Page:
Mirror neurons track the emotional flow, movement and even intentions of the person we are with, and replicate this sensed state in our own brain by stirring in our brain the same areas active in the other person. Mirror neurons allow people to make a brain-to-brain link with others. Mirror neurons provide the link up for the impact of early learning and the lifelong influence others have on our unconscious processing resulting in transference in therapy. When two minds feel connected, when they become integrated, the state of firing of each individual can be proposed to become more coherent. Literally, this may mean that the corresponding activations between the body-proper, limbic areas, and even cortical representations of intentional states between two individuals enter a state of “resonance,” in which he matches the profiles of the other.[34]

Learning in psychotherapy

Learning within neural networks occurs as a result of trial and error, leading to a consistent adaptive pattern of behavior. One keeps trying till one learns to do what one wants to do. In this way, neural networks organize behavior, emotions, thoughts, and sensations that are built and rebuilt throughout life. In this way, all our behaviors and actions get patterned through previous learning into automatic actions to the extent that we become incapable of engaging in random actions. Neuronal growth, interconnectivity, neural connectivity, and neurogenesis are the basic mechanisms of all learning and adaptation. New neurons are generated in different areas of the brain, particularly those involved in ongoing learning, such as hippocampus, amygdala, and frontal and temporal lobes.[5],[6] All psychotherapies involve learning. Learning is reflected in synaptic changes within the brain, mediated by changes in gene expression.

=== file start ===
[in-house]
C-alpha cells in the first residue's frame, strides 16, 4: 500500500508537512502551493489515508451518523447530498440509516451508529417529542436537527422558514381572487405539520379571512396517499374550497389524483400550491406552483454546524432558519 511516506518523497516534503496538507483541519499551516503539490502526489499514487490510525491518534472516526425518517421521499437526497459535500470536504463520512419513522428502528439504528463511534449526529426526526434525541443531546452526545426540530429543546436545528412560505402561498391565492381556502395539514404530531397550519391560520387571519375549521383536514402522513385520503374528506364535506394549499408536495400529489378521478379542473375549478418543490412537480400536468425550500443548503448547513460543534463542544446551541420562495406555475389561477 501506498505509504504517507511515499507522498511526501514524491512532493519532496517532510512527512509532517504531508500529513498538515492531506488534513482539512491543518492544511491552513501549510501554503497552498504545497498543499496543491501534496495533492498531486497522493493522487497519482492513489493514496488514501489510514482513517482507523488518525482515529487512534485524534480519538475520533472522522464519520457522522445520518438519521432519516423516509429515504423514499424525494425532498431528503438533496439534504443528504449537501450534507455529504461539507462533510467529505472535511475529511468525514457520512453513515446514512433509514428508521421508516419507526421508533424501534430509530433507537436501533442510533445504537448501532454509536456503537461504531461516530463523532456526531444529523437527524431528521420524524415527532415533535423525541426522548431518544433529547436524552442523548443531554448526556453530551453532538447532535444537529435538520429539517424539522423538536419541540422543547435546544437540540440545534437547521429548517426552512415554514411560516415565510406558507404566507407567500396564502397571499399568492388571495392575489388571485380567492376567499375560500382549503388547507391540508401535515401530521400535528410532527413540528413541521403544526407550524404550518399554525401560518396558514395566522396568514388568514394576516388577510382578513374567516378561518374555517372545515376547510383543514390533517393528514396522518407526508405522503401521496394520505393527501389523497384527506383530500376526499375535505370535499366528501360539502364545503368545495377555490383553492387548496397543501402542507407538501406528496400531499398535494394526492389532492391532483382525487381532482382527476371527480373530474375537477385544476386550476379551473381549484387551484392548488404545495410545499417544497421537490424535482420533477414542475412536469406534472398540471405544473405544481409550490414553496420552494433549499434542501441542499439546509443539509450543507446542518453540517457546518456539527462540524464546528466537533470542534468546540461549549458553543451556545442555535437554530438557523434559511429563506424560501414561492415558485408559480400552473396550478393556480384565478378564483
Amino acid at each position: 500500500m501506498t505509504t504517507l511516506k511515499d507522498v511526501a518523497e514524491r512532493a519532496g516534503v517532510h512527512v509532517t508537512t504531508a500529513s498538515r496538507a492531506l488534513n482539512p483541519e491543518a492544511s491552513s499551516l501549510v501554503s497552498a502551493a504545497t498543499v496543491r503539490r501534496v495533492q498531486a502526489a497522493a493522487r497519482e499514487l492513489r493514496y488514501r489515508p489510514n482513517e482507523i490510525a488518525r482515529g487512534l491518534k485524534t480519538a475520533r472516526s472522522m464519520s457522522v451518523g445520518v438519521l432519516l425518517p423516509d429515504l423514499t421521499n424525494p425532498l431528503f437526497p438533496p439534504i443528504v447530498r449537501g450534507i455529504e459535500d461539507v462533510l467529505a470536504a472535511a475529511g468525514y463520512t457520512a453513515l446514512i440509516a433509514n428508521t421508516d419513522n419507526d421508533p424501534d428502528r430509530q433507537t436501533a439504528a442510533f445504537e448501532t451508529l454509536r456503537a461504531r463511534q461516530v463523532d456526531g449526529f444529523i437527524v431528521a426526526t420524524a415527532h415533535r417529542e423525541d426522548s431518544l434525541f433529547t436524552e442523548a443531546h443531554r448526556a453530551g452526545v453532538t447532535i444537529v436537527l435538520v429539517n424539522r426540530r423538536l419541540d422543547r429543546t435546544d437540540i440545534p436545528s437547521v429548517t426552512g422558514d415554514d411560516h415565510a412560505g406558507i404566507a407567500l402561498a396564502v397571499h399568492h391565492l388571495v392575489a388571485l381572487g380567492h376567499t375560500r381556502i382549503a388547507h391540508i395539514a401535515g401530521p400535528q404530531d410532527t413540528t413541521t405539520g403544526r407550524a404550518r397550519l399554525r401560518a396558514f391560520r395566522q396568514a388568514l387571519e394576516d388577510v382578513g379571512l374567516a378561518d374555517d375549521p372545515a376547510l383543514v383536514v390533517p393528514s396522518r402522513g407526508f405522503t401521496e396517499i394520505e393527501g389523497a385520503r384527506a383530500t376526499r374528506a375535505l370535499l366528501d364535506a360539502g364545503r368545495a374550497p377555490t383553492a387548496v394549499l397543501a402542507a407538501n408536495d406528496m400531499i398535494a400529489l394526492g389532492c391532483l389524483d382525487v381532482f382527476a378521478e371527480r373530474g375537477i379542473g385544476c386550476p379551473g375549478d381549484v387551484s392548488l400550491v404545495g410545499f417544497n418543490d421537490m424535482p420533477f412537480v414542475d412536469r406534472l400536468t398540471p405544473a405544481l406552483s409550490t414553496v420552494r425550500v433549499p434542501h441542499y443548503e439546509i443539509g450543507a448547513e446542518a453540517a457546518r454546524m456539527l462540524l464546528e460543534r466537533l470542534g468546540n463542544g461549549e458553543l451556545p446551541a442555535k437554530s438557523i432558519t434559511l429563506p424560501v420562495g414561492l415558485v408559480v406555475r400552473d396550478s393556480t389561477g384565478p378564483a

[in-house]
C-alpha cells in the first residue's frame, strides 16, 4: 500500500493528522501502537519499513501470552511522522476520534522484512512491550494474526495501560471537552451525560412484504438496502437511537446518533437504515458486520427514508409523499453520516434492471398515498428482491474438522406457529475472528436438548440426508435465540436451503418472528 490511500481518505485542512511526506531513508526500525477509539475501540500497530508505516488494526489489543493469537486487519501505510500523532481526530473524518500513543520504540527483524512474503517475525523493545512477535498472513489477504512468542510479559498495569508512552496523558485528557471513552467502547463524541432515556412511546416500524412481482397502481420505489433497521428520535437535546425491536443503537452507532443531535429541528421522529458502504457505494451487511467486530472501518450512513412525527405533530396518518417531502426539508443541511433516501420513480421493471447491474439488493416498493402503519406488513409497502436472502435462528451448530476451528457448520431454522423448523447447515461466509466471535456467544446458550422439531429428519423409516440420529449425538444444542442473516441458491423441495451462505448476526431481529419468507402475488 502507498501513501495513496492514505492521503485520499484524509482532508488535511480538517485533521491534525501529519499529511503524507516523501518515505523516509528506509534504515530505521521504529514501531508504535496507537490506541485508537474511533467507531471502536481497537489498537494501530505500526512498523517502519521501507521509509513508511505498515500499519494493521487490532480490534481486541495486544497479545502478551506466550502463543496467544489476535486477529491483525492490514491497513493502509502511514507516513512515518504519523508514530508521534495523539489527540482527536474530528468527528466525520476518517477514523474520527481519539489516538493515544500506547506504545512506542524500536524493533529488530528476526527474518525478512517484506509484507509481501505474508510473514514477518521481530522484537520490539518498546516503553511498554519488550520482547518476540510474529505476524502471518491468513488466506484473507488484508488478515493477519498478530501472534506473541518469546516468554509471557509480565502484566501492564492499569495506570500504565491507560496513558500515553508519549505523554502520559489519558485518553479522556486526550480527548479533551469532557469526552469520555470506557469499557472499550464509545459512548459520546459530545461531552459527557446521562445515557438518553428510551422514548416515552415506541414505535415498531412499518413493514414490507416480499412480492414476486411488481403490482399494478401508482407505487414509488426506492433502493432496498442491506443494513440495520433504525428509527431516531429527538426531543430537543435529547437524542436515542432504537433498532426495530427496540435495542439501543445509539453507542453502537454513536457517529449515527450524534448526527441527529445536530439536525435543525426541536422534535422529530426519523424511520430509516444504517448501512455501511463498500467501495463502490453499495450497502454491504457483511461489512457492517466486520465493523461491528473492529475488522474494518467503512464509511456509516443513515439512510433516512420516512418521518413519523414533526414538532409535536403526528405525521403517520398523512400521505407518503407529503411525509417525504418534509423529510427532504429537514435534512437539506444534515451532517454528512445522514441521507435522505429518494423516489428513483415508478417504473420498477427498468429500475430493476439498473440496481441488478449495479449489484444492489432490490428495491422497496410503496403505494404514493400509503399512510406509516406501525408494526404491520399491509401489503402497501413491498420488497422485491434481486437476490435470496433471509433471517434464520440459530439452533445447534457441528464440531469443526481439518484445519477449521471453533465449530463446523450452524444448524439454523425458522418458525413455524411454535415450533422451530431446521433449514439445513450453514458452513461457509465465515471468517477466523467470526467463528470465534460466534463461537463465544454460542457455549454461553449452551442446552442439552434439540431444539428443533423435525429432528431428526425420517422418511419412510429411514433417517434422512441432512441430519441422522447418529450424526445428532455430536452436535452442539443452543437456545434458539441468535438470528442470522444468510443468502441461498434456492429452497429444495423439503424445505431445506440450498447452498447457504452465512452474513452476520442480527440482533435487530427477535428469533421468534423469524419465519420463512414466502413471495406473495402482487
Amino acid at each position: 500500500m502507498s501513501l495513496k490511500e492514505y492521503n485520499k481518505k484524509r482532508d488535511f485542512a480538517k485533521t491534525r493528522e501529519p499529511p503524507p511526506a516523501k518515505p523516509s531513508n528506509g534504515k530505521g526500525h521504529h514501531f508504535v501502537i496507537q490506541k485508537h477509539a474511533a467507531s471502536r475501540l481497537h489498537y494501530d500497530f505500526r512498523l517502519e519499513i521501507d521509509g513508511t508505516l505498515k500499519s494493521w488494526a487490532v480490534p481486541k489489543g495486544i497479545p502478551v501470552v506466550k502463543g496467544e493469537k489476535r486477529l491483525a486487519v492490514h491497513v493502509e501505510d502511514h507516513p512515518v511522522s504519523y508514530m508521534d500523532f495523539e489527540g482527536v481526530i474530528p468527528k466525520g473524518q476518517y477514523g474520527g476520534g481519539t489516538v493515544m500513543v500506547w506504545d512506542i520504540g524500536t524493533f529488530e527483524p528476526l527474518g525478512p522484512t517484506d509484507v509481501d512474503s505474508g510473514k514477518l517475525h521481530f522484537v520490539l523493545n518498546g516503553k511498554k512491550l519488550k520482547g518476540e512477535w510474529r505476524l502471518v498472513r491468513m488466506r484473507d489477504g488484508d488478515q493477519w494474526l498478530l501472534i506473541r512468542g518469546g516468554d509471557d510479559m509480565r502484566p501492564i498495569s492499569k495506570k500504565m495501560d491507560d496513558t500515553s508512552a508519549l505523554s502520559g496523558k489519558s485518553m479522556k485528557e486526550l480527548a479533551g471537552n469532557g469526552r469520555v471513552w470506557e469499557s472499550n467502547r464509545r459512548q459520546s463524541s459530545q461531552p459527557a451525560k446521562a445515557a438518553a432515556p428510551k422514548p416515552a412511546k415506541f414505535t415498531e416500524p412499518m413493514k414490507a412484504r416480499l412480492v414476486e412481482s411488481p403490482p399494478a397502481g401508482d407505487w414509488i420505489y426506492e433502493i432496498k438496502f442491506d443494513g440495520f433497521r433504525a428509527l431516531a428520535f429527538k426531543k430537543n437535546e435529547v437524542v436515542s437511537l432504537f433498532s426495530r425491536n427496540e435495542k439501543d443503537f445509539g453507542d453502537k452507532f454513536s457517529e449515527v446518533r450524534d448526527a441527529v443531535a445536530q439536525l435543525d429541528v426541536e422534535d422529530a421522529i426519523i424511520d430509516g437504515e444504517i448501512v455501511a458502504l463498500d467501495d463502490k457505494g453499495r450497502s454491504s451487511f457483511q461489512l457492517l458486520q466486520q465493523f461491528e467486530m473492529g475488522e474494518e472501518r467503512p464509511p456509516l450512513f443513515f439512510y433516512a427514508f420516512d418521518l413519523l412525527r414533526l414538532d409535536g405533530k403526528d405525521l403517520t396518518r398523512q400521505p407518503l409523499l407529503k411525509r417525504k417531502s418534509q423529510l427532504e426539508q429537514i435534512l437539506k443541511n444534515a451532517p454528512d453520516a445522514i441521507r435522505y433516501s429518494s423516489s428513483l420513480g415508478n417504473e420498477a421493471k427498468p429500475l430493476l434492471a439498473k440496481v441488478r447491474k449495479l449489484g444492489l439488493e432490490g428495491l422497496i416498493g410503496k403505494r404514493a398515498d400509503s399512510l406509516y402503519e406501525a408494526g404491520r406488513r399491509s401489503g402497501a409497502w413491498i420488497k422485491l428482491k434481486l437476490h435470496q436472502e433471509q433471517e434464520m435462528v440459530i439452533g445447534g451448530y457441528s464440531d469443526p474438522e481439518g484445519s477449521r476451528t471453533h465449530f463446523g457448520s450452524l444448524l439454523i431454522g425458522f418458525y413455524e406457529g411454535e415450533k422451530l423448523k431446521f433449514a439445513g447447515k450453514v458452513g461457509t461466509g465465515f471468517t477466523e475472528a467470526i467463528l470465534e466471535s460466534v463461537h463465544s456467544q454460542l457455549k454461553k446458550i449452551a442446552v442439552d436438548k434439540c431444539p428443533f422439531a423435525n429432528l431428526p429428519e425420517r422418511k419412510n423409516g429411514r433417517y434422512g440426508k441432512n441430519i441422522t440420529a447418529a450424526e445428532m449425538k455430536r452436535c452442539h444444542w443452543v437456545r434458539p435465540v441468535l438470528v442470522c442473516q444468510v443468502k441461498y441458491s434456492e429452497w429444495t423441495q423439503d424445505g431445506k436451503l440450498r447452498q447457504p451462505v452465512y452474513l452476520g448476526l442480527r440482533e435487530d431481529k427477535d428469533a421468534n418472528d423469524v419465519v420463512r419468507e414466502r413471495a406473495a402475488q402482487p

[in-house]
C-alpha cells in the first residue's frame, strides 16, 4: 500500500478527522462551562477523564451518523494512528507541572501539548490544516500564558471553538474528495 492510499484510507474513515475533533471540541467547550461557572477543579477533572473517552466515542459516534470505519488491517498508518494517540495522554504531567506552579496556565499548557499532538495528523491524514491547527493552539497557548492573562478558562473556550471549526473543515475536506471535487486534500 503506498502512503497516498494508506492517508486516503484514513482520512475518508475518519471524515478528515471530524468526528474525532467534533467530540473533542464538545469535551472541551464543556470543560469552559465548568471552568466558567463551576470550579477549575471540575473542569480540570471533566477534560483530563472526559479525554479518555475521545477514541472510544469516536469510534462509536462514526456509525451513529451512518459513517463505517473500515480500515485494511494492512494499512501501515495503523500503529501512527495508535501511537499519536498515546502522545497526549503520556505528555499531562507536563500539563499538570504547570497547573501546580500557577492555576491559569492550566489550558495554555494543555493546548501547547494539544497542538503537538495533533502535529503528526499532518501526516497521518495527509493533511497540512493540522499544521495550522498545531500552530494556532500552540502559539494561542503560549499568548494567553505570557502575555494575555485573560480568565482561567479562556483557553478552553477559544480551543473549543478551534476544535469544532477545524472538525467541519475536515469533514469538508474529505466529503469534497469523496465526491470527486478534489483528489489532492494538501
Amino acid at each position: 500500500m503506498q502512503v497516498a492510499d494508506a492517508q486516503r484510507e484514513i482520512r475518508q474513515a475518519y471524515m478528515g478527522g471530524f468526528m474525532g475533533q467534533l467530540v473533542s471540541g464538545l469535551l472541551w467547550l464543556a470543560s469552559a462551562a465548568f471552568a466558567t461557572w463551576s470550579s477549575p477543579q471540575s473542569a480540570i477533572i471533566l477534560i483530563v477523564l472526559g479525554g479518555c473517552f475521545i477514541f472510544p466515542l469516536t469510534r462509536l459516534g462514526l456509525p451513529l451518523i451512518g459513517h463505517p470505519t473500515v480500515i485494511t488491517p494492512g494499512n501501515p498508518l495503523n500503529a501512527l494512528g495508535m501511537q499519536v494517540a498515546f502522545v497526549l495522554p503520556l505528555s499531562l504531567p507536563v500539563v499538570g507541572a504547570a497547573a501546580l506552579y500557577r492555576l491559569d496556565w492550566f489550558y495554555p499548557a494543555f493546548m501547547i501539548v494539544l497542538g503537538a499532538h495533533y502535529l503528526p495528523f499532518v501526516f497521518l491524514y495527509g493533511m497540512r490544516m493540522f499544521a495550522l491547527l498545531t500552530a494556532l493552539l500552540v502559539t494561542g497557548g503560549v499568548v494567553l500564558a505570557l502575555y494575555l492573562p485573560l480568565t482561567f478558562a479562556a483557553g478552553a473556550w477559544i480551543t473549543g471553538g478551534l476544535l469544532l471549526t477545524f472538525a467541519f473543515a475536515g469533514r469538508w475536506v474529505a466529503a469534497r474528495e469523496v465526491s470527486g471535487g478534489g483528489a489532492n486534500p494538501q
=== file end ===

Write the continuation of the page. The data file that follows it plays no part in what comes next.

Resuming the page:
Evidence In Favor Of The Rebuilding Phenomenon Of Brain Through Psychotherapy Top